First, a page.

Iraq Loses Hope

I’ve mentioned this a few times before, but when I was in Iraq and had some downtime to talk with Iraqi soldiers that we were working with, I found that they almost as quickly asked me if I knew about the great Al-Sistani, spiritual leader of Shi’ites in Iraq, as they asked me if I was open to the ideas of Islam. Al-Sistani was their guide, their restraint, their hope.

Well, Al-Sistani just gave up. What he basically said was that he had lost the ear of his people in restraining them from resorting to violence against Sunnis and in protecting their neighborhoods. Instead of being ignored, he gave up his role of politically calming his people down and instead will only deal with religious matters.

Keep in mind that both he and Al-Sadr, the other main figure in Iraq, are not represented in the Iraqi government.

I’ve read conflicting reports about Al-Sadr, about how he failed in all his recent attempts to gain political power. At the same time, it seems like he’s getting some credibility at least in Baghdad because his Shi’ite followers are exacting revenge against Sunnis and filling a security role that the police and army have failed to provide.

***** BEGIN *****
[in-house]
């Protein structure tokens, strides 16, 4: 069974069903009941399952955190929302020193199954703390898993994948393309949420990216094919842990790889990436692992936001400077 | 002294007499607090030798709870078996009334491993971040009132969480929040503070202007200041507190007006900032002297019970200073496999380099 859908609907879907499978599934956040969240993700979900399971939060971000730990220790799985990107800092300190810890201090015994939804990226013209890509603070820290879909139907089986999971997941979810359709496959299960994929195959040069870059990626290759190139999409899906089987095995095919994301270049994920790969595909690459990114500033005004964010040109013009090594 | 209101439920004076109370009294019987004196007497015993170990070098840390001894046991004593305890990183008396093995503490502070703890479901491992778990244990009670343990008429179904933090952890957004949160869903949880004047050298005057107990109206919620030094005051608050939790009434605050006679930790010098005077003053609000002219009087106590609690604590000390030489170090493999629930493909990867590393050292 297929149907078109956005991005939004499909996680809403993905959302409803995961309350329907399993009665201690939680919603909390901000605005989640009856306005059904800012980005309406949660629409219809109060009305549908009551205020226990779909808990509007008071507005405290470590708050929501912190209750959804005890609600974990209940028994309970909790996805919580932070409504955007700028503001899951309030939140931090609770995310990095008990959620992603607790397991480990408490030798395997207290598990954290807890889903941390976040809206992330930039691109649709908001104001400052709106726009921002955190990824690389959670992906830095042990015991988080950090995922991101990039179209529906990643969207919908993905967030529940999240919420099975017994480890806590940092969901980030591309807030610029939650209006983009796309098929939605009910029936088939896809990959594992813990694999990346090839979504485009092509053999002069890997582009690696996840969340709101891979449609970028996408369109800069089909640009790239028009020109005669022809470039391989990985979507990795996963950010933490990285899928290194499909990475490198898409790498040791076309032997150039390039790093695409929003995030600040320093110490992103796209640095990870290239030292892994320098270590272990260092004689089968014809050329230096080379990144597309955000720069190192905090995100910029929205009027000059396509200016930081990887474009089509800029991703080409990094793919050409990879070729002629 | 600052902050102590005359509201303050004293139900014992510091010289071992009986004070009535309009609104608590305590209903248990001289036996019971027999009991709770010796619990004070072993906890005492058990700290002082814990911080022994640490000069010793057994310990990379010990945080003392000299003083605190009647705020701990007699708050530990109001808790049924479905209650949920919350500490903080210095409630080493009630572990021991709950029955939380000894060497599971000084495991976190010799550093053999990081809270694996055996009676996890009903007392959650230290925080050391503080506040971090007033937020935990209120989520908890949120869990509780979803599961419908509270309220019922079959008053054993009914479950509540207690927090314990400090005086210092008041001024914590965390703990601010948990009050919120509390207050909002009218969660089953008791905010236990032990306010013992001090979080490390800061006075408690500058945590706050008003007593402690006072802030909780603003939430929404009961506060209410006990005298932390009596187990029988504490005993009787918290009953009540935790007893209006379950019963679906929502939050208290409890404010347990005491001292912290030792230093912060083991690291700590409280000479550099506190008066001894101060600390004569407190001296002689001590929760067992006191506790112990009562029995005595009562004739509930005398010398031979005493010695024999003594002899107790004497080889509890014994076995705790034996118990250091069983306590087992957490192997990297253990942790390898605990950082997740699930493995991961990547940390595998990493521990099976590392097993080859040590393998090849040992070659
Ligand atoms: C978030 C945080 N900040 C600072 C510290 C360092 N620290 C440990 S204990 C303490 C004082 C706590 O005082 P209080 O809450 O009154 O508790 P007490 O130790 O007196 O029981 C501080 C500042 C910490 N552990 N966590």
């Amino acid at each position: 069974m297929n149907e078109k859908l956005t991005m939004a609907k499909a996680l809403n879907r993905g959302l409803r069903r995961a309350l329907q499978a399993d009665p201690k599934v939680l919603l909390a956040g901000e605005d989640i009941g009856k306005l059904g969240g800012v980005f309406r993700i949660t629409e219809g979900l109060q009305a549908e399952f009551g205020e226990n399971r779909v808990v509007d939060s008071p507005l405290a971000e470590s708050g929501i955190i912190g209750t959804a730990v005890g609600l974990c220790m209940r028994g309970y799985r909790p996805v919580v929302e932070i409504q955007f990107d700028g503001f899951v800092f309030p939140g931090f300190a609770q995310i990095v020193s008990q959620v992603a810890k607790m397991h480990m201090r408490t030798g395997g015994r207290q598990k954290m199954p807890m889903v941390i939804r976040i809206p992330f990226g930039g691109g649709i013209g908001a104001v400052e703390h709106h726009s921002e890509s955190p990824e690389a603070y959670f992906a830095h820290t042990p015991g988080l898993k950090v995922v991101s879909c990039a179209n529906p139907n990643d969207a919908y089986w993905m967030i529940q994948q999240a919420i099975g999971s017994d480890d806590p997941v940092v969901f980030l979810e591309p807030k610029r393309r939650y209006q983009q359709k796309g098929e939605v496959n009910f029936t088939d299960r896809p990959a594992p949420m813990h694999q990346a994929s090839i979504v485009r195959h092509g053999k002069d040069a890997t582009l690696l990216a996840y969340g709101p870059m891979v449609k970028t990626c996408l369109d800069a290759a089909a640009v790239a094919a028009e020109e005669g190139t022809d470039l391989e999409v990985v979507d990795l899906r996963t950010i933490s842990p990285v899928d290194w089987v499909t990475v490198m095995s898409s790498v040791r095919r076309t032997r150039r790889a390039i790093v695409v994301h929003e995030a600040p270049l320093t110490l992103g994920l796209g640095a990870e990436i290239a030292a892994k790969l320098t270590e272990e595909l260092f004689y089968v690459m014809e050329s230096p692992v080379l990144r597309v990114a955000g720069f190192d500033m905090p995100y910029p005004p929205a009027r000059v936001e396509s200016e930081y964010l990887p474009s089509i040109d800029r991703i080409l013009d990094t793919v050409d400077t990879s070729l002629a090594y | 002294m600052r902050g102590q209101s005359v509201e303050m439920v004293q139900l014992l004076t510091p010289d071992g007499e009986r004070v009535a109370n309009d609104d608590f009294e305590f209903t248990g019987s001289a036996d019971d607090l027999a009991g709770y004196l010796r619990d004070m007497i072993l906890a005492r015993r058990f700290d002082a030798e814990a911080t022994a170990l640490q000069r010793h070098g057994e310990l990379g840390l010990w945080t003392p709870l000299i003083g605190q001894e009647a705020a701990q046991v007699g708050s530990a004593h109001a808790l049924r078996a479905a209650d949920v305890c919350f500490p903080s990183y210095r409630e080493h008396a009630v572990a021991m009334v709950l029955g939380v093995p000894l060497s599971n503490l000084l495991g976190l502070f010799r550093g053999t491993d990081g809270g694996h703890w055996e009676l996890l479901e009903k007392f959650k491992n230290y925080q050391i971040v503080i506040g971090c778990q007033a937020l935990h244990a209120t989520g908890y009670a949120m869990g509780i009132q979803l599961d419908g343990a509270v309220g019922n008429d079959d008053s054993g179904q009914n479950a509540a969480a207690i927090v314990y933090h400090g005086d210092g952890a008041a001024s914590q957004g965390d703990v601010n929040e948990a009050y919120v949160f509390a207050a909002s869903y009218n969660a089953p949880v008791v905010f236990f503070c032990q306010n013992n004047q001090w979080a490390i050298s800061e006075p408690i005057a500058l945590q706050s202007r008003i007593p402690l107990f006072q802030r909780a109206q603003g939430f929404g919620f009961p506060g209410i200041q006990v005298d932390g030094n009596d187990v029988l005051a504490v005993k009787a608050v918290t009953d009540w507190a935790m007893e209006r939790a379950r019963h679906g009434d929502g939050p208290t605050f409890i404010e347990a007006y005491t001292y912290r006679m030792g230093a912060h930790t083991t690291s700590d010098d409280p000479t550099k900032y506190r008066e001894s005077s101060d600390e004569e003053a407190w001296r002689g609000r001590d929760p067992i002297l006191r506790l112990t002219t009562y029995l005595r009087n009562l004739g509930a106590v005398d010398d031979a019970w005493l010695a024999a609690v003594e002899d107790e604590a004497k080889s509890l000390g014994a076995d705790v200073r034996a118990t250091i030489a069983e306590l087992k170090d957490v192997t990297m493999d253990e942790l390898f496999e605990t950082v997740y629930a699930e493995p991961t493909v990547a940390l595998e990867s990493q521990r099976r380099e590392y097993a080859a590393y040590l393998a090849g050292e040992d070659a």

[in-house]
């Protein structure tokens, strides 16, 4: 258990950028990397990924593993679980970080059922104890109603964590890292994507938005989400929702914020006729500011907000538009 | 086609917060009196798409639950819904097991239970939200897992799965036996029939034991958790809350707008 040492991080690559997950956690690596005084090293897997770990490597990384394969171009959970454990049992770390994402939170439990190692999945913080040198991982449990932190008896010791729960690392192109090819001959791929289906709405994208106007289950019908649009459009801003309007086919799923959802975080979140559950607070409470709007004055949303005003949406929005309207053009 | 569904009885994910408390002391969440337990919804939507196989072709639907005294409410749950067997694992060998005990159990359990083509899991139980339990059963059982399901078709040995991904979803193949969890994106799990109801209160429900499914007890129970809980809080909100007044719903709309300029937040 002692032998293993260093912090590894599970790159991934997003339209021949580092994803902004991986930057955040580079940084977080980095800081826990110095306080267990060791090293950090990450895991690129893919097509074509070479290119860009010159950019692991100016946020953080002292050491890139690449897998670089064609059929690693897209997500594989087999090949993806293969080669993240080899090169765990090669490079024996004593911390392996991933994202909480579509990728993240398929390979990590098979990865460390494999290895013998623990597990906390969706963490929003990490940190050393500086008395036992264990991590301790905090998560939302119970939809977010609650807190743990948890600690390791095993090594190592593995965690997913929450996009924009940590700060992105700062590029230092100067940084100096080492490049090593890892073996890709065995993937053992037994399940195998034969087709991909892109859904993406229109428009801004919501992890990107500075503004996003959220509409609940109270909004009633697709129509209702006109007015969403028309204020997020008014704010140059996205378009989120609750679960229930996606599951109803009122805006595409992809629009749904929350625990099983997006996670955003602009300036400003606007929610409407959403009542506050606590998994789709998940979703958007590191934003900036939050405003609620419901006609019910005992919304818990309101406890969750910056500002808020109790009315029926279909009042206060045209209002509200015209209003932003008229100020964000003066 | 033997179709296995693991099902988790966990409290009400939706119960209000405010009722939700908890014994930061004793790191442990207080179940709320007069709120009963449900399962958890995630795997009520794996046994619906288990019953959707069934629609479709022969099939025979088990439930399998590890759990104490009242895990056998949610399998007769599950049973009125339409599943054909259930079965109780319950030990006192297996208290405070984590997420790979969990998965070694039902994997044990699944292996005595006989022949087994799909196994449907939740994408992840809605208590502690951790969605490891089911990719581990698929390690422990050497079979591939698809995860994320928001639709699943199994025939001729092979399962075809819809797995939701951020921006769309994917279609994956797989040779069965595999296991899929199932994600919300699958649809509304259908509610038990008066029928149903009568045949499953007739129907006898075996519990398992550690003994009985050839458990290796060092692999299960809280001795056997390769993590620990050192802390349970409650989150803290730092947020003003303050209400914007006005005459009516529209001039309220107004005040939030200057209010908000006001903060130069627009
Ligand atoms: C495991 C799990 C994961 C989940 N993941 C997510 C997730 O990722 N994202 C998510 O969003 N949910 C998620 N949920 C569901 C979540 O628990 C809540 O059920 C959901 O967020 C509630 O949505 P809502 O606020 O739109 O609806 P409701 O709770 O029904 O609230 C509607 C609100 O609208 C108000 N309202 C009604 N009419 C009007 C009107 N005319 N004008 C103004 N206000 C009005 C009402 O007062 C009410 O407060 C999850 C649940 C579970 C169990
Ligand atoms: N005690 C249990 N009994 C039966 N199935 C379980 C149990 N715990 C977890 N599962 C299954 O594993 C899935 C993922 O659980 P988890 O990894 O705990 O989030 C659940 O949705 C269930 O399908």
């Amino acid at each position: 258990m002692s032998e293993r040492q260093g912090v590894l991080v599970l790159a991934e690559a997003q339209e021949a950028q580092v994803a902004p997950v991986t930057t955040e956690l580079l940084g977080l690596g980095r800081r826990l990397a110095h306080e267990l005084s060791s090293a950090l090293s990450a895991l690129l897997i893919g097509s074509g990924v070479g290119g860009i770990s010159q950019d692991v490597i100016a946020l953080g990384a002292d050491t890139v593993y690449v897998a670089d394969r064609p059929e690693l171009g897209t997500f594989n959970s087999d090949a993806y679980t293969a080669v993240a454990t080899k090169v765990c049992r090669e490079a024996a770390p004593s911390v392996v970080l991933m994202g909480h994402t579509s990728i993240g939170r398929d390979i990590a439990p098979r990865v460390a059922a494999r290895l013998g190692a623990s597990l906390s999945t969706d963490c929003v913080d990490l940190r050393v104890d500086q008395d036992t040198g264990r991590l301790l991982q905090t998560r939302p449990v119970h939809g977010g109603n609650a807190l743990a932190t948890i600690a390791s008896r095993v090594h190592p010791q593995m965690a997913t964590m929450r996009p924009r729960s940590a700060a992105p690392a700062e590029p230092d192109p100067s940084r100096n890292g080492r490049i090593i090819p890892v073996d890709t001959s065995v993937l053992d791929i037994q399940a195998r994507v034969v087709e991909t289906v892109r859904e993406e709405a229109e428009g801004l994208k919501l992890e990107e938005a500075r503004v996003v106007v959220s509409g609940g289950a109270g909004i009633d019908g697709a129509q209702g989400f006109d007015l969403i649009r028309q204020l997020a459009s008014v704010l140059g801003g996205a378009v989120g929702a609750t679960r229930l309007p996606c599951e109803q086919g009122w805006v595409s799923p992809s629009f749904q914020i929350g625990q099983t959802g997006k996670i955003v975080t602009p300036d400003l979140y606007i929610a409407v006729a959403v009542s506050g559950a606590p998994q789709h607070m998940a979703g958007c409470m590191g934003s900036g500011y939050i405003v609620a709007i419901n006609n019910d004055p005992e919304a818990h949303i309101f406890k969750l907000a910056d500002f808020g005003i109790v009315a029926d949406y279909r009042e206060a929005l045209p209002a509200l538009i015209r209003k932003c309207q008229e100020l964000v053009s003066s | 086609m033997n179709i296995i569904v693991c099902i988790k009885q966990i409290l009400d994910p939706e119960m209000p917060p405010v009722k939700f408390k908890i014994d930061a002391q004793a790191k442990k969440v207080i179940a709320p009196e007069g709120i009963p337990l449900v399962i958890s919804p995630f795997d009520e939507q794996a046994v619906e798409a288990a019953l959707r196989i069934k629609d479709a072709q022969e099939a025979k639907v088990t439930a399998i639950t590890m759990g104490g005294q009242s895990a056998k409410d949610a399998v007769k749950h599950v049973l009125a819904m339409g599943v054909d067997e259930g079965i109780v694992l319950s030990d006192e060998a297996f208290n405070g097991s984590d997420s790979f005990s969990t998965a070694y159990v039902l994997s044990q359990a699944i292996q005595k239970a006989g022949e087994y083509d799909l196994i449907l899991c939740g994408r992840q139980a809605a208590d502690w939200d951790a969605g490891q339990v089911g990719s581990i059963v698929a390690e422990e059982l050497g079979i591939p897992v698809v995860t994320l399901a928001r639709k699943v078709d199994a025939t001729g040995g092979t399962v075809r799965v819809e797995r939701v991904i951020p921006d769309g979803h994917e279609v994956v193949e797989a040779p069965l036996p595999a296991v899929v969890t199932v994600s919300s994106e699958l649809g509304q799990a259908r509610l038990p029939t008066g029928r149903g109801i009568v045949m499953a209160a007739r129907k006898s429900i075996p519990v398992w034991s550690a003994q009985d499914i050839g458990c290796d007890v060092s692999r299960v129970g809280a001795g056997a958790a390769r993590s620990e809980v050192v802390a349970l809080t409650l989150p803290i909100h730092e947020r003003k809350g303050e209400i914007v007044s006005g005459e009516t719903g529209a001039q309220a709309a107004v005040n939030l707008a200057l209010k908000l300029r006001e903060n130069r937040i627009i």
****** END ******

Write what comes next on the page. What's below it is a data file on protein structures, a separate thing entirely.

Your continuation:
While I doubt Al-Sistani will just give up on his people altogether and endorse violence, his lack of leadership in that area will lead to a stronger perception of lawlessness and anarchy. Vigilantism and gang-style neighborhoods will become more of the norm.

Personally I think anyone who believes that Iraq is on the way to becoming a safe, free state is plainly ignorant. The government is a sham and it only exists because we’re supporting it. It is not representative of the country. Security, no matter how good it gets, is only protecting something people do not believe in. I still believe our attempts to train forces there will come back and bite us in the ass in the next decade or two. It’s the proverbial vicious cycle of American foreign policy.

And have you seen these Kurdistan ads on CNBC, FOXNews, etc.? It’s blatant propaganda for encouraging investment in the “other Iraq”. You know, the civilized one. At least, I think that’s the message they’re trying to send…